"The governor has said time and again the money to fund a Saints deal needs to come from the New Orleans area and her position has not changed," Bottcher said.
The Superdome and the New Orleans Arena are state-owned facilities supervised by a state agency, the Superdome Commission, which is responsible for making payments to the Saints under the state's contract. The commission's revenue comes primarily from local sources, including events and a local hotel tax.
Through the commission, the state is paying the Saints $186 million over 10 years in a contract that expires in 2011. But the hotel tax revenue has been lower than expected. The commission had to borrow money from another state agency to make its payment last year and is short by as much as $10 million for its $15 million payment due July 5.
The administration expects some form of New Orleans area money to pay back that agency loan eventually, even though the state has a large surplus of operating money this year. That, too, rankles some local lawmakers.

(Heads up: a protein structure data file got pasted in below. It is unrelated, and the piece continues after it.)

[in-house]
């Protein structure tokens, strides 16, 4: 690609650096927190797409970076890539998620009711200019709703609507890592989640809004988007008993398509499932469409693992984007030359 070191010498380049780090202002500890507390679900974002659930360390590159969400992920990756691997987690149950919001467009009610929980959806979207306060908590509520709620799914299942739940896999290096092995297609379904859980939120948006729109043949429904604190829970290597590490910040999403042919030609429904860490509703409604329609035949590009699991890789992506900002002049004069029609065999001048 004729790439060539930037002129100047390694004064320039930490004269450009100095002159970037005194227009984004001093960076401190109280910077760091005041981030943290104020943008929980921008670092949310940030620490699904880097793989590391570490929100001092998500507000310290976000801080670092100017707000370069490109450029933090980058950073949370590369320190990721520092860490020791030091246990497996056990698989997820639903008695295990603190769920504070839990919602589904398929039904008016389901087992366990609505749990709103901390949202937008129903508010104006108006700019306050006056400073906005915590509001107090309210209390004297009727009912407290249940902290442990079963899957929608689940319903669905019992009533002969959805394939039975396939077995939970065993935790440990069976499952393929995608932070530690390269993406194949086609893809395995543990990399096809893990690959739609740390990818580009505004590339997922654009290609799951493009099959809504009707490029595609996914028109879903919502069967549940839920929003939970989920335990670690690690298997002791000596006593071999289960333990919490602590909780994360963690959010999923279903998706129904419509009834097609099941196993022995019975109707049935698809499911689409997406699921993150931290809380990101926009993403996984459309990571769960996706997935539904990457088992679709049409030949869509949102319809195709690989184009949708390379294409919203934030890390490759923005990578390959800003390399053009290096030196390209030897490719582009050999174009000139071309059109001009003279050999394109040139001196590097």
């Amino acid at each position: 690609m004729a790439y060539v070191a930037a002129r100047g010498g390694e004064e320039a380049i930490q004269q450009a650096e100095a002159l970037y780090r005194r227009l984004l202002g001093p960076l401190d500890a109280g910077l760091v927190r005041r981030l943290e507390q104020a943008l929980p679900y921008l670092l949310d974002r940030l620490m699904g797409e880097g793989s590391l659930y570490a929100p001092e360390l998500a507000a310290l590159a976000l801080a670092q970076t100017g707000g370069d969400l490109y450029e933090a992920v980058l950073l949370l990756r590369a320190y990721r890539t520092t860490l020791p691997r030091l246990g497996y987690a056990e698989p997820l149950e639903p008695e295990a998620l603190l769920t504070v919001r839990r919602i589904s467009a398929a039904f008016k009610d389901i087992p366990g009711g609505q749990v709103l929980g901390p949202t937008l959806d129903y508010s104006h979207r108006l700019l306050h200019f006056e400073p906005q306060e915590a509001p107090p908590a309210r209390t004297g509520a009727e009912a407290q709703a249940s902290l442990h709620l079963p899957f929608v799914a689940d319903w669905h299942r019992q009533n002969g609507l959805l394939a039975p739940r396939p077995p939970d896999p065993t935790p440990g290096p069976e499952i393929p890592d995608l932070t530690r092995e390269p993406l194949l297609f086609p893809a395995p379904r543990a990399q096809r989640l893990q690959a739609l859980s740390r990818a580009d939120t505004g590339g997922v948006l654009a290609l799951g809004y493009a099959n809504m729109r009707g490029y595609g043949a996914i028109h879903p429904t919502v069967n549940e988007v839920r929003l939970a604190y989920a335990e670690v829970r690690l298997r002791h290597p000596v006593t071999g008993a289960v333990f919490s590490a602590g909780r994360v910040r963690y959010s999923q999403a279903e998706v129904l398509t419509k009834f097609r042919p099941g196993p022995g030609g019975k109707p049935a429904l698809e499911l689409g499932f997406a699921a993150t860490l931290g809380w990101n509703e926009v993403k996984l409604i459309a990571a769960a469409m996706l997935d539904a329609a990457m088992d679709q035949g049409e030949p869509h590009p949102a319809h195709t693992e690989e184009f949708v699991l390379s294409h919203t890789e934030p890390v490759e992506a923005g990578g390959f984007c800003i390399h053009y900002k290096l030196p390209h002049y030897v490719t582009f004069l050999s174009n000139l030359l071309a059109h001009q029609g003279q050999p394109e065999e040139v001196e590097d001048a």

Blanco was in talks with Saints owner Tom Benson to craft a new deal, including a renovated Superdome, that would keep the Saints in New Orleans until 2025. Benson cut off those negotiations in April and said he might start talks again after the football season, when Benson can move the team if he pays an $81 million penalty.
Even if Blanco's bills passed, money from the new tax package won't be available for the July 5 payment, although the state could borrow money to make the payment, then pay off the debt with the revenue from the new tax package.
Lawmakers speak out
Local lawmakers critical of Blanco's tax package include Democrats and Republicans, and representatives from Orleans and Jefferson parishes, although the voices of concern are by no means unanimous. Several lawmakers and administration officials said the dissatisfaction was expressed in meetings Wednesday and Thursday between Blanco Chief of Staff Andy Kopplin and the Orleans and Jefferson lawmakers. Kopplin did not return phone calls Friday.